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|Your AdSense Earnings Less in 2012 than in 2003?|
| 2:31 pm on Sep 1, 2012 (gmt 0)|
|I made more in August 2003 than I did in August 2012! |
Someone posted the above statement in the August 2012 AdSense Earnings Observations [webmasterworld.com] thread. There is a lot going on in that statement. The question to think about is, what got us to the point where some are making less today than they were nine years ago? It's intellectually lazy to scoff that web publishers are making less in 2012 than in 2003 because of the economy. This is how we miss the truth, by scoffing at the obvious without looking at what's happening deep down. Number one, there are billions more ad dollars being spent in 2012 than there were in 2003. On page 7 of this report of online ad spending compiled by the Internet Advertising Bureau [iab.net](IAB), their measurements of online spending in the U.S. show that in 2003 there was just $7.27 billion spent on Internet advertising. By 2010 that figure had risen by almost 400% to $26 billion dollars. By other measures, global 2011 advertising spending grew by almost 17% over 2010. IAC had a great second quarter, whose earnings rose by 40% [hollywoodreporter.com]. Google had a great 2nd quarter, too. Google's paid clicks increased by 42% [zdnet.com]. How does that compare to your paid clicks? It's not the economy. Clearly the world has changed, but not in the way you might suppose. The world has changed to the extent that more money is being spent on online advertising today than at any other time. So what is going on?
A major problem with the AdSense program is that it is poorly promoted. Now ask yourself, how does Google benefit from an AdSense program that underperforms? Let's count the ways:
1. AdSense doesn't siphon off ad dollars from the AdWords program
Google makes more money from the AdWords program. Make no mistake, the AdSense program competes for limited advertising money with the AdWords program. A weak AdSense program keeps more money in Google's pocket.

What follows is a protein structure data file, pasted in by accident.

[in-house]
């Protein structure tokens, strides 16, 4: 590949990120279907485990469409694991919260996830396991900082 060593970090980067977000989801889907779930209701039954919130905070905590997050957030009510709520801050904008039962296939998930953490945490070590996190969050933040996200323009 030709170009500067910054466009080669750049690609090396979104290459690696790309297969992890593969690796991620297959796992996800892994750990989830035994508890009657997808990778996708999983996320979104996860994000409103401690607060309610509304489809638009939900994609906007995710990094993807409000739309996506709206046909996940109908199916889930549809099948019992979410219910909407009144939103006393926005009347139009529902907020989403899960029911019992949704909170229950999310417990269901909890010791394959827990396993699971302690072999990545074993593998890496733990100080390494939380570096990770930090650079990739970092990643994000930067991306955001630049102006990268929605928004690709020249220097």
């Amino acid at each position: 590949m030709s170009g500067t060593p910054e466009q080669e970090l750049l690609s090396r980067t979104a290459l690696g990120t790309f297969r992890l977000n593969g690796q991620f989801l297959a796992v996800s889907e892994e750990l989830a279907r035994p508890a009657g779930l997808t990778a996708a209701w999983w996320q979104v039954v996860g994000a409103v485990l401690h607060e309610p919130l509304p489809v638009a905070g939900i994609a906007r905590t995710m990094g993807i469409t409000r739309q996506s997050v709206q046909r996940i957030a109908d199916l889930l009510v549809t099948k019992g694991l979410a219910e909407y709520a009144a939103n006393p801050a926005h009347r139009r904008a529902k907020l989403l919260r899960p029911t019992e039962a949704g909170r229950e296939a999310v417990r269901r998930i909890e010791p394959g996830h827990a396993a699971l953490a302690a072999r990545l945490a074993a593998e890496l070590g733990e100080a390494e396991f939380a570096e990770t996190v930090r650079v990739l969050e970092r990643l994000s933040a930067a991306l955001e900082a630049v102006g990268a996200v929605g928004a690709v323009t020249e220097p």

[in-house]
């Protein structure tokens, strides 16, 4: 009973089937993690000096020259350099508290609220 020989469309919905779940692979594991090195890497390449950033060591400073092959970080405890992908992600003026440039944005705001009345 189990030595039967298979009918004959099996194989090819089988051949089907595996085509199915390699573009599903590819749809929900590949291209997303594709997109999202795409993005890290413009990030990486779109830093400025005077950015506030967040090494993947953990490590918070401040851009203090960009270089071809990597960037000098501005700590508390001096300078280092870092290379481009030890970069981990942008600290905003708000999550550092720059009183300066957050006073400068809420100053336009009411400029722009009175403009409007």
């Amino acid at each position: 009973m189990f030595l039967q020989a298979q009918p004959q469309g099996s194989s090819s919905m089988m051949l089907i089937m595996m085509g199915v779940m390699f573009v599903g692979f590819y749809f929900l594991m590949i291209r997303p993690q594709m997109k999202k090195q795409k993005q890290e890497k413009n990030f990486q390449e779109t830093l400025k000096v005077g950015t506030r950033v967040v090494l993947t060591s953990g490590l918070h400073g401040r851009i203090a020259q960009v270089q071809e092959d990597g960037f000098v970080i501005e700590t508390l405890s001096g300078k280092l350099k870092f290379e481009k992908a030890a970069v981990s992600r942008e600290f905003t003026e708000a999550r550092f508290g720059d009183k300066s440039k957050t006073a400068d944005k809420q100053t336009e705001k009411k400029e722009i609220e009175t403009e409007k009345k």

2. AdSense is good for Google because it's bad for affiliate programs
Think about it. Why would Google create a competitor against affiliate programs but not promote it to it's advertising clients? Because the AdSense program increases advertising inventory at the expense of affiliate companies. Affiliate programs were competitors for advertising dollars that Google would rather see flow to them. But competitors compete with advertising inventory. AdSense gave Google a way to lock up advertising inventory and keep it from their competitors. By not promoting their AdSense program, whether they planned it or not, Google created a way to keep advertising inventory from their competitors while simultaneously not allowing it to compete with their more profitable AdWords inventory. That's a win-win for Google AdWords but a lose-lose for web publishers, affiliate companies, and ecommerce sites that would otherwise be advertising on pay for performance affiliate networks.
3. AdSense is good for Google because it is bad for competing search engines
For awhile the AdSense program blatantly allowed spam sites to participate in their program. Why? How did it benefit Google to host thousands of copyright infringers and article spinners in the AdSense program? One benefit is that it was bad for Yahoo and Bing. AdSense Spam flooded the index of Bing and Yahoo. There is no smoking gun where someone at Google admitted as much. But the reality is that for a time AdSense was a defacto weapon against the other search engines, a weapon that degraded the search indexes of Google's competitors.